Teach For America has been the subject of much debate since its inception in regards to one question: Are TFA teachers, entering the field of education with only five weeks of teaching experience, better or worse teachers than other novices? More specifically, what type of impact do corps members have on their students' educational outcomes?
Three key studies have set out to answer this question. The most sweeping study looked at students and TFA corps members nationwide (Mathematica xiv) while the other two focused on students and teachers in Houston, Tex. (Darling-Hammond et al., CREDO 11).
Another study was conducted by the Houston Independent School District (HISD) in conjunction with a Stanford University think-tank. The Houston school district has hired between 20 and 40 fourth through eighth grade Teach For America teachers each year between 1996 and 2000 (CREDO 29).This study found similar results: "On average, the impact of having a TFA teacher was always positive," and "produced significantly better student outcomes than non-TFA teachers" (CREDO 12). In a finding that may not please TFA's leadership, however, the CREDO study found that "the differences between the average TFA teacher and the average non-TFA teacher, while always positive, are not statistically significant" (CREDO 12).
The only study to conclude that Teach For America teachers have a negative impact and are not as well prepared was released in 2004 by a Stanford University professor. It examined student test scores during the beginning and end of each year for students who were in classes taught by uncertified (Teach For America) teachers compared to certified (non-TFA) teachers (Darling-Hammond et al. 14). Only fourth and fifth grade teachers in Houston were examined, according to Teach For America's response.
On one type of standardized test result, the study found that Teach For America teachers "had a significant negative effect on student scores in math (Darling-Hammond et al. 19-20). It also found that corps members had "significantly negative [results] in both reading and math."
The Stanford study concluded that certified teachers who had a traditional education and were certified before teaching were more effective than the corps members.
Teach For America responded strongly to this study, finding fault with its lack of peer review, small sample sizes and large-scale conclusions. It says that this study did not compare the effectiveness of TFA teachers to those who are not in each school. Three other independent studies found fault with the methods used by the Stanford researchers. They claim that the study draws conclusions that are too broad based on a very small study.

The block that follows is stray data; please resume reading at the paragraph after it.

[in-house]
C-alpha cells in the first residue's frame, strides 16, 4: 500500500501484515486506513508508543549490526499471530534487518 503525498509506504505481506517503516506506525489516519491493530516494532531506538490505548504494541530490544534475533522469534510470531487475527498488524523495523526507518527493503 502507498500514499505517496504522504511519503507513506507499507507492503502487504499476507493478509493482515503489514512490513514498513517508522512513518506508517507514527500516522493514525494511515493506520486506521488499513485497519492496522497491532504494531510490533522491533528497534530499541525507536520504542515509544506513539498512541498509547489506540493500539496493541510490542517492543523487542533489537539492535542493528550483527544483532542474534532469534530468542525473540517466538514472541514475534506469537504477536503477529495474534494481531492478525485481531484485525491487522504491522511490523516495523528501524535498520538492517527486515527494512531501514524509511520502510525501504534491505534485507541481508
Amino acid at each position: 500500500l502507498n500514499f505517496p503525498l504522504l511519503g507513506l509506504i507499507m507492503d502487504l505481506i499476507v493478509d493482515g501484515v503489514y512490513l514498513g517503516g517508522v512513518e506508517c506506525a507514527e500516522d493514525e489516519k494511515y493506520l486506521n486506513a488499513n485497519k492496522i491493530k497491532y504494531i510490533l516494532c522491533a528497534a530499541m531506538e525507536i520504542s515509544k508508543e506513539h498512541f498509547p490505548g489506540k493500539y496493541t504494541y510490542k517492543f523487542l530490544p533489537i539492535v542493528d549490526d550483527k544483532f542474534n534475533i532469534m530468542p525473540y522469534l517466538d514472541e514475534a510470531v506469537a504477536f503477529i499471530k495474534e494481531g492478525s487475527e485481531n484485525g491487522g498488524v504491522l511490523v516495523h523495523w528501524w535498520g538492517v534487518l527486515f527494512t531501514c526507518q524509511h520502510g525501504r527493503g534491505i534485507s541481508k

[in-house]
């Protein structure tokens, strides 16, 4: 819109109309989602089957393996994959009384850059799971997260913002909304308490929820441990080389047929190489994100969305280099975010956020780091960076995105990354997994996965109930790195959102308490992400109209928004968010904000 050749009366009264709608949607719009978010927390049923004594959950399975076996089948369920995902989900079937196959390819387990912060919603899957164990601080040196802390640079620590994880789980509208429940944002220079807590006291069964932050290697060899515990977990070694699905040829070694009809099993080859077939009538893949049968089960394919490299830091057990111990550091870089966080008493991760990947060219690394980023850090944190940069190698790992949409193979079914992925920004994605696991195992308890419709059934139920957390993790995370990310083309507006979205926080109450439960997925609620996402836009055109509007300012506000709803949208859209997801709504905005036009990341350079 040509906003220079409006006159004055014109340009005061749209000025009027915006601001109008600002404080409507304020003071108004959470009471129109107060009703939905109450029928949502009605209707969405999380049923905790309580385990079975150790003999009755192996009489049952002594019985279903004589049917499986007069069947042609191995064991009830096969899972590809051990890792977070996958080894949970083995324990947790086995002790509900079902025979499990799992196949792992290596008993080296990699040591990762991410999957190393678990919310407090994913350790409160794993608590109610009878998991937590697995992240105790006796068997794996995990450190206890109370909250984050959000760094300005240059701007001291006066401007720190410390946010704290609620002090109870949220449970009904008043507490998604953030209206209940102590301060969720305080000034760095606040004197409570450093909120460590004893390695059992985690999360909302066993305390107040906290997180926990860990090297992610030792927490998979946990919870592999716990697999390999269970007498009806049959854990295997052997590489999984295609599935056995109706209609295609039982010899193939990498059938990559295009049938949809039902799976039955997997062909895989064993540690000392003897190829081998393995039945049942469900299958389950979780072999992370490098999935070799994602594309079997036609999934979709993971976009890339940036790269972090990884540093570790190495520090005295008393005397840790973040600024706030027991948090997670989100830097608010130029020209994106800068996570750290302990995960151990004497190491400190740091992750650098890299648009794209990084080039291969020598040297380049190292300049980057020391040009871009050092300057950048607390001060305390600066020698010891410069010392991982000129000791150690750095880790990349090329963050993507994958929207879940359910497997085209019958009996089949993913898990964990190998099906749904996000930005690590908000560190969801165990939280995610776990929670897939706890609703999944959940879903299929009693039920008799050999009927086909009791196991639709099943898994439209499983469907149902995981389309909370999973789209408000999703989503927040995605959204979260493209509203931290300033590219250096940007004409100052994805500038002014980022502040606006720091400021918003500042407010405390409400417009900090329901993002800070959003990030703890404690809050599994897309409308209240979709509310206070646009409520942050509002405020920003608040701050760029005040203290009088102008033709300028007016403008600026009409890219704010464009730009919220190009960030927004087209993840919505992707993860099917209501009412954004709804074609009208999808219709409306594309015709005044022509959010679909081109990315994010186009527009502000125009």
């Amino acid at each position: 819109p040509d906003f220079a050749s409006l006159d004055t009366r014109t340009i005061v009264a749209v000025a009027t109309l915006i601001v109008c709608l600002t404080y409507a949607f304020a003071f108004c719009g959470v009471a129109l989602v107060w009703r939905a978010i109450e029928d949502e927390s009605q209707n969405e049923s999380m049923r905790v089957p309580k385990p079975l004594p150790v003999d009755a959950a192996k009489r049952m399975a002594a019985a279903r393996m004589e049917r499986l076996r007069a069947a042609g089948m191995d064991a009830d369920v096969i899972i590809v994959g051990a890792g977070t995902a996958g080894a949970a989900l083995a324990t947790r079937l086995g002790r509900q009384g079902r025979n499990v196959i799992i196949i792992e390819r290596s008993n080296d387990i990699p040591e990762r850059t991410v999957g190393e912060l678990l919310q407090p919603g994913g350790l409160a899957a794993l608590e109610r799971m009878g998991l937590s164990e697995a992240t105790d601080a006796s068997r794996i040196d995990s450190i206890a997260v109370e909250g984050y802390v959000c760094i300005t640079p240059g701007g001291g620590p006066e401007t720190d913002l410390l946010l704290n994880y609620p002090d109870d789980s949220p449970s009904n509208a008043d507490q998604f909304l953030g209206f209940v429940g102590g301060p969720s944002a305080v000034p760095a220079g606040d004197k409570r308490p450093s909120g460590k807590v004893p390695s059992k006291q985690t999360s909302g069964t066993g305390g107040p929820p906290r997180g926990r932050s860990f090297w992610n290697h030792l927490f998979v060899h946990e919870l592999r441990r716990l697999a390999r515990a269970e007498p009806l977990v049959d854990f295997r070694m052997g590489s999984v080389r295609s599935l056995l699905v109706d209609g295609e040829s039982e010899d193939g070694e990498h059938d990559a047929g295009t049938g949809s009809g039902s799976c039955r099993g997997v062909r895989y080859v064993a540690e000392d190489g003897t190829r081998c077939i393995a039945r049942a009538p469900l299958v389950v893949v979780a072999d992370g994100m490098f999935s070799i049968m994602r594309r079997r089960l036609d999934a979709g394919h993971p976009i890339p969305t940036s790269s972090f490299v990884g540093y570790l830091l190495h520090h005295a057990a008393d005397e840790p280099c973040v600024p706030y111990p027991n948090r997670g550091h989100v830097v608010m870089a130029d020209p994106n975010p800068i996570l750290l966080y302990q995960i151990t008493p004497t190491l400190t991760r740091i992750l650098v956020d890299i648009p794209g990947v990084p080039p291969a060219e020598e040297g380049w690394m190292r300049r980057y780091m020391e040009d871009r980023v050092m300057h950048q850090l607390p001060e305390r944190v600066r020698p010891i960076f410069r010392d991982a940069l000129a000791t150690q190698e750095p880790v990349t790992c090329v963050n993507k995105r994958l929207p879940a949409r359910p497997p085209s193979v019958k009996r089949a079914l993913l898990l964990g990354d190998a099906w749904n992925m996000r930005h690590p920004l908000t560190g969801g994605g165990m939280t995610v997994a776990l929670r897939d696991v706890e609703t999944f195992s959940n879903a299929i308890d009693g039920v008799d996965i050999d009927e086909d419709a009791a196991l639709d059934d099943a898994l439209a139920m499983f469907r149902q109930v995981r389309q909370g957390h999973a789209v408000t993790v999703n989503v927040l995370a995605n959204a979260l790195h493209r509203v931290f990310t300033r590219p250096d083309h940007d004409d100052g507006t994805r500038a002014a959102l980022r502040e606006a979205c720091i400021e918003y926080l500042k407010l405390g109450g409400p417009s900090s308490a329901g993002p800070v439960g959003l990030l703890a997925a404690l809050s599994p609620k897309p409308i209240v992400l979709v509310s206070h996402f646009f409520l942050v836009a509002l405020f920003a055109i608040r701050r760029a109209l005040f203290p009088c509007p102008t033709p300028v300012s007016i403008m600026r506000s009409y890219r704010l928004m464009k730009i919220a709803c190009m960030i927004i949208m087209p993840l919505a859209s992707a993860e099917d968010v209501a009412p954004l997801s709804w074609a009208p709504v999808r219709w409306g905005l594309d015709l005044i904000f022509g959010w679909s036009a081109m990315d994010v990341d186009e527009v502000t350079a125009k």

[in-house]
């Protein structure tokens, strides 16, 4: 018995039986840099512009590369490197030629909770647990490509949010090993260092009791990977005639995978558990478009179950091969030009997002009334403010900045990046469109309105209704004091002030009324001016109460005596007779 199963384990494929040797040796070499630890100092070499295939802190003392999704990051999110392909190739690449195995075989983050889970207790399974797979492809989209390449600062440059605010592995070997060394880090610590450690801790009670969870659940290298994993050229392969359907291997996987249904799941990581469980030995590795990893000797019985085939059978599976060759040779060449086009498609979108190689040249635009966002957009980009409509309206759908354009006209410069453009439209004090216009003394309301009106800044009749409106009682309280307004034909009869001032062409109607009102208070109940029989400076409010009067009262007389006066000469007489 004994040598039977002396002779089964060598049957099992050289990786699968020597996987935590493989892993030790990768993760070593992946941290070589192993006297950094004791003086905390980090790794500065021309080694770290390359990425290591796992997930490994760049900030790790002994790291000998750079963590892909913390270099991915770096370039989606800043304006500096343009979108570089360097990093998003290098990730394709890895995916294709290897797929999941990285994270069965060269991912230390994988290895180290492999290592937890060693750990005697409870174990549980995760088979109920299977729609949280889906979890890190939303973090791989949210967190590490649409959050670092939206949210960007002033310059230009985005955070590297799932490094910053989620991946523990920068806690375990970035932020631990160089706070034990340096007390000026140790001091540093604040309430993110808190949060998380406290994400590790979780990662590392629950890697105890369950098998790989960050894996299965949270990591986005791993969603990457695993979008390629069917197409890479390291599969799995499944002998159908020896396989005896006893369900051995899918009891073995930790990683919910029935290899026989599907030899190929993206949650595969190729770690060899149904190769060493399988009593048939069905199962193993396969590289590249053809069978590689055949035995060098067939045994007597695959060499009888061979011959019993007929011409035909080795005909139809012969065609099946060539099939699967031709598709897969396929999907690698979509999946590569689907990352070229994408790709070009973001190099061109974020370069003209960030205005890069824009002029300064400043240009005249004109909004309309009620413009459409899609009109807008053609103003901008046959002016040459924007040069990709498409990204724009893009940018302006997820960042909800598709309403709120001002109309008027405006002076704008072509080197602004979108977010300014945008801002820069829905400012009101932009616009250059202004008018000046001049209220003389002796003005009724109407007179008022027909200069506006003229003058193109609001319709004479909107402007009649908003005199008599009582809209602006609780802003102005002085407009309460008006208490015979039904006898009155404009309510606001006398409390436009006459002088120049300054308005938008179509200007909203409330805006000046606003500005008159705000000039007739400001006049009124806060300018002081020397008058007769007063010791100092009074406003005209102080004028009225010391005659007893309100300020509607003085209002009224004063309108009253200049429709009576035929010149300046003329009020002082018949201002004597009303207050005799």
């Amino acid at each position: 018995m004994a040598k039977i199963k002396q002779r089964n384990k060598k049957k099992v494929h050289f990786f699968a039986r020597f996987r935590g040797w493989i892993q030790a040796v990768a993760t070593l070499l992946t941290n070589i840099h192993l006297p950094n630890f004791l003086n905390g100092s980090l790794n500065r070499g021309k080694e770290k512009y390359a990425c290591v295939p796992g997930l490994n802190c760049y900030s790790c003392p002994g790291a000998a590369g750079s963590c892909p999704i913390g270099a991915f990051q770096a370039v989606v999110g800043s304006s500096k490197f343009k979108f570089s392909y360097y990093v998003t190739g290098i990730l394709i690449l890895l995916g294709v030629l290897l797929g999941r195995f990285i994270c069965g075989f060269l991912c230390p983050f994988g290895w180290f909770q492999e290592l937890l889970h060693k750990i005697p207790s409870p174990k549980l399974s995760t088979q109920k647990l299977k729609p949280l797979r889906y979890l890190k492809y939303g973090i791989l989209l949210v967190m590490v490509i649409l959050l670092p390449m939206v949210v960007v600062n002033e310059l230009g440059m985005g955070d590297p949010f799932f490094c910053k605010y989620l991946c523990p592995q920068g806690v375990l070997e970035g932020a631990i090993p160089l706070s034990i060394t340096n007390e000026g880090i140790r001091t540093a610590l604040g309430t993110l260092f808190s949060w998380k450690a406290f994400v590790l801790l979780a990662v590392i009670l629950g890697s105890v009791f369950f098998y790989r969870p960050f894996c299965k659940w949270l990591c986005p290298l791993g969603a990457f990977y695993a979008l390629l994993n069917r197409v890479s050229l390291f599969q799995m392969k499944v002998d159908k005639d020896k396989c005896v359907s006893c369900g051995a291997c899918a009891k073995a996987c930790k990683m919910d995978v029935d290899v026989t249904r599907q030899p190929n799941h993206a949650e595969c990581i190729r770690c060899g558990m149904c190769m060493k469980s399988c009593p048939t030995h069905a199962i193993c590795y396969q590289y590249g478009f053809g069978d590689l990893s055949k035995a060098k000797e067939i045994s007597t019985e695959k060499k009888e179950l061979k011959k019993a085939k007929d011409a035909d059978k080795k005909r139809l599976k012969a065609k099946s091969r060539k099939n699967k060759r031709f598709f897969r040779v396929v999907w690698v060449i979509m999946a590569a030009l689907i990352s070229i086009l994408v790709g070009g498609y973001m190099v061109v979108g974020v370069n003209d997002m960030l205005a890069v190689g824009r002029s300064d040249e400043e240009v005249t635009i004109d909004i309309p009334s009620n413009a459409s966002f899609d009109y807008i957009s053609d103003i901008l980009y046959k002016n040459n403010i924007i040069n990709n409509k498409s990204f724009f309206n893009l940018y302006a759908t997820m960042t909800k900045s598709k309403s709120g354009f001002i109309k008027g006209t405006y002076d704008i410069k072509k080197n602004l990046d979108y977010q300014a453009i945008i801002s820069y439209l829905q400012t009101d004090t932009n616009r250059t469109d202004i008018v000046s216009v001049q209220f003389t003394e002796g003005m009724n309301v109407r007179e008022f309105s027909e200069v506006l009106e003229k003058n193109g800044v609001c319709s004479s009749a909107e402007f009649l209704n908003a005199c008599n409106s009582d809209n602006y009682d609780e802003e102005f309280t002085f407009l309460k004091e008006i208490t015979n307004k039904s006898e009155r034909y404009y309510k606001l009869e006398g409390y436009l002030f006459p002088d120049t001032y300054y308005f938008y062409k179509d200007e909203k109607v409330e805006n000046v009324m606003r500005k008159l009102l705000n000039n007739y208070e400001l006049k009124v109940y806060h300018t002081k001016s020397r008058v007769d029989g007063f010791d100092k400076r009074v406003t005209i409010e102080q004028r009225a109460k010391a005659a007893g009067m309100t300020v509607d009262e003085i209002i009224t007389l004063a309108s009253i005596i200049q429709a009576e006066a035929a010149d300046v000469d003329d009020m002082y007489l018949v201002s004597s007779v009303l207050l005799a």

It is quite clear that Teach For America teachers are answering a critical need in our country - they are providing their services to cities that need teachers the most.
The first two studies show that Teach For America teachers are indeed strong teachers despite their lack of long-term training, although significant gains in student achievement can't be expected. While their students often perform slightly better in math, their gains in reading are not significant. The last study even concludes that TFA teachers' students actually perform worse on reading and math tests.
But both positive studies agree: The program supplies the nation's most in-need school districts with high-quality teachers.
"Teach For America is a cost-effective way to attract teachers to low-income schools," concludes the Mathematica study (Mathematica 64). It concludes that schools can expect to increase their students' math scores and keep their students' reading scores the same with very little additional costs or risks.
In other words, the data show that there is "little risk" in hiring TFA teachers because they have been shown to keep students on the same levels, at the very least.